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This Week In Music

Wolfgang Amadeus Mozart – Classical Composer (January 27, 1756, to December 5, 1791)

Enduringly popular classical composer Wolfgang Amadeus Mozart was one of the most inventive and influential composers of his, or any other time. Among his over 600 compositions are many acknowledged to have explored and perfected their forms to a previously unreached degree. He is renowned for having created masterpieces in every musical form that he touched: symphonies, concertos, chamber music, operas, and choral music. Mozart's music, like that of his mentor Joseph Haydn's helped to define the classical style. Increasingly influenced by baroque music as he matured, Mozart advanced the technical sophistication and emotional reach of the already out-of-style baroque while adding increasing counterpoint to his own music. Throughout his career Mozart's increasingly sophisticated orchestration influenced his operas and his use of the orchestra for dramatic effect in his operas added psychological depth to his instrumental pieces.

A child prodigy who was already composing at age 5, Mozart actively learned from others—including his teacher Joseph Haydn—and went on to profoundly influence composers and musicians who followed him. During his brief life, Mozart travelled widely through Europe meeting many important musical figures, including Johann Christian Bach, whom he visited in London. His travels were motivated first by his father's efforts to win the boy prodigy a stable position and later by a desire to have a job as a musician and composer that would pay enough to support his growing family.

Mozart's first full-time employment came in 1773 as court musician to the ruler of Salzburg. While writing for the court, Mozart composed symphonies, sonatas, string quartets, choral pieces and minor operas. Many of these pieces, including his 5 violin concertos are still regularly performed.

Dissatisfied with his position in Salzburg, Mozart settled in Vienna in 1781, where despite his fame—as an independent performer and composer—he never achieved financial security. Already regarded as the finest Viennese keyboard player of his time, his reputation was secured by the 1782 premier of his opera Die Entfuhrung as dem Serail (The Abduction from the Seraglio). During this period Mozart began his association with librettist Lorenzo Da Ponte, a collaboration that led to such operatic masterpieces as The Marriage of Figaro and Don Giovanni.

1791, Mozart's final year, included the composition of some of his most esteemed works: his final piano concerto, the Clarinet concerto in A major, the last of his string quintets, his opera The Magic Flute, and the monumental but unfinished Requiem. He contracted an illness in Prague where he premiered his opera La clemenza di Tito on September 6, and was bedridden by November. Mozart died at 1 a.m. on December 5 at age 35 leaving behind a wife and 2 surviving sons.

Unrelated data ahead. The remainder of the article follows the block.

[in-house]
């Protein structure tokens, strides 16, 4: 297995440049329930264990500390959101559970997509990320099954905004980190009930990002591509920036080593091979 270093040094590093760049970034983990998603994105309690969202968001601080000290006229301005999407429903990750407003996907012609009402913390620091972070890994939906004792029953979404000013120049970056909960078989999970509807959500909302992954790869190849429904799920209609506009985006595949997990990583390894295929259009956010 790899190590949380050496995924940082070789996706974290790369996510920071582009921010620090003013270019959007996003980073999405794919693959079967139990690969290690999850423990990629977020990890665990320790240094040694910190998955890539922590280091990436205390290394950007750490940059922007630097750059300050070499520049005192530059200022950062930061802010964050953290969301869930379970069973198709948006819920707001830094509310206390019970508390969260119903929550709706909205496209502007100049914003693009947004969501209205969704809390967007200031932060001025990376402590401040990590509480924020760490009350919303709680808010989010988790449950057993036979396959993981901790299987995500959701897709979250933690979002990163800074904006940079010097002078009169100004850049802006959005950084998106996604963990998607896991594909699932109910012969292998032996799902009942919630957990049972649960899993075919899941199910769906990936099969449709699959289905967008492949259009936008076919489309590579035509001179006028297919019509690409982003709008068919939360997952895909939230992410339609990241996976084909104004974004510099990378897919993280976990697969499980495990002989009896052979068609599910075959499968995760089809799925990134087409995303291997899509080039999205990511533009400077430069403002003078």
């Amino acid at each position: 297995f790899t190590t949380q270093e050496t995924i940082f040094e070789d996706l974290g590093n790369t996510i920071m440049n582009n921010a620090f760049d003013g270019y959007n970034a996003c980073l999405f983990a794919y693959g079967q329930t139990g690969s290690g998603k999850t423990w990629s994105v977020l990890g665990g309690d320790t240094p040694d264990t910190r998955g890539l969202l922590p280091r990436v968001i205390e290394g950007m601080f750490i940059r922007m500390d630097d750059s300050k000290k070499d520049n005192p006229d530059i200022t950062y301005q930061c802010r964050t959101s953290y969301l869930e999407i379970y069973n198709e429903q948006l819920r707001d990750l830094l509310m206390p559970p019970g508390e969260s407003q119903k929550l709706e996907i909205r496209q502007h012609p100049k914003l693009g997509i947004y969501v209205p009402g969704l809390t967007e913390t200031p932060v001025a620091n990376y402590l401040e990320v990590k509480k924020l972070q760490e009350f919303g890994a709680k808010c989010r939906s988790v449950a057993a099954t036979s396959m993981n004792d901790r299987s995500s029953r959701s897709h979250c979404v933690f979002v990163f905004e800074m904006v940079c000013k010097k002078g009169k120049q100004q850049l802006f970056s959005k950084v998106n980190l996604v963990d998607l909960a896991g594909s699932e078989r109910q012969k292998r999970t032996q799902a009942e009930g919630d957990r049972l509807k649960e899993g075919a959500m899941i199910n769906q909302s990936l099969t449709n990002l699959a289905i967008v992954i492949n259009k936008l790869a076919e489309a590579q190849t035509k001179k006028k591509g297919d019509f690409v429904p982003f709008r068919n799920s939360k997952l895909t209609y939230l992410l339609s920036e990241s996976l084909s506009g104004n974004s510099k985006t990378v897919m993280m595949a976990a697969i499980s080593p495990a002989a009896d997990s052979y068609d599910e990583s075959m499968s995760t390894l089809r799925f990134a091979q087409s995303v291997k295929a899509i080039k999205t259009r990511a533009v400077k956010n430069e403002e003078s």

Historic Musical Event: The Original Dixieland Jazz Band's Rendition of "Darktown Strutters' Ball" is Believed to be the First Jazz Recording, January 30, 1917

Covering music first published in Chicago by Will Rossiter on January 18, 1917, the Original Dixieland Jazz Band's recording for Columbia on January 30 of the same year is believed by many to be the first commercially made jazz record. (There is some dispute about the recording date. The January 1917 milestone is based on the 1960 book The Story of the Original Dixieland Jazz Band in which author H. O. Brunn relied on the recollections of the band's leader Nick LaRocca.)

The tune was written by Shelton Brooks and was inspired by a ball at the 1915 Pacific-Panama Exposition in San Francisco. The traditional jazz song quickly became a standard and was later recorded by many bands and orchestras including Jimmy Dorsey in 1938 and Benny Goodman in 1945. Arrangements for barbershop quartet, piano solo, brass quintet, and choir have been published, and performers as varied as Ella Fitzgerald, the Lawrence Welk Orchestra, and the Beach Boys have recorded the song.

The Original Dixieland Jazz Band calling themselves "The Creators of Jazz," consisted of New Orleans musicians Nick LaRocca, leader and cornet; Larry Shields, clarinet; Eddie Edwards, trombone; Tony Sbarbaro, drums; and Henry Ragas, who was later replaced by J. Russel Robinson on piano.

The group's sound was new even if their music was not original, and young dancers eager to break free of the formal dance steps of their time greeted its novel rhythm with approval.

Selected in 1963 by ASCAP for its All-Time Hit Parade, Columbia Records catalog number A-2297, the disc on which the song appears, was inducted into the Grammy Hall of Fame in 2006.

 



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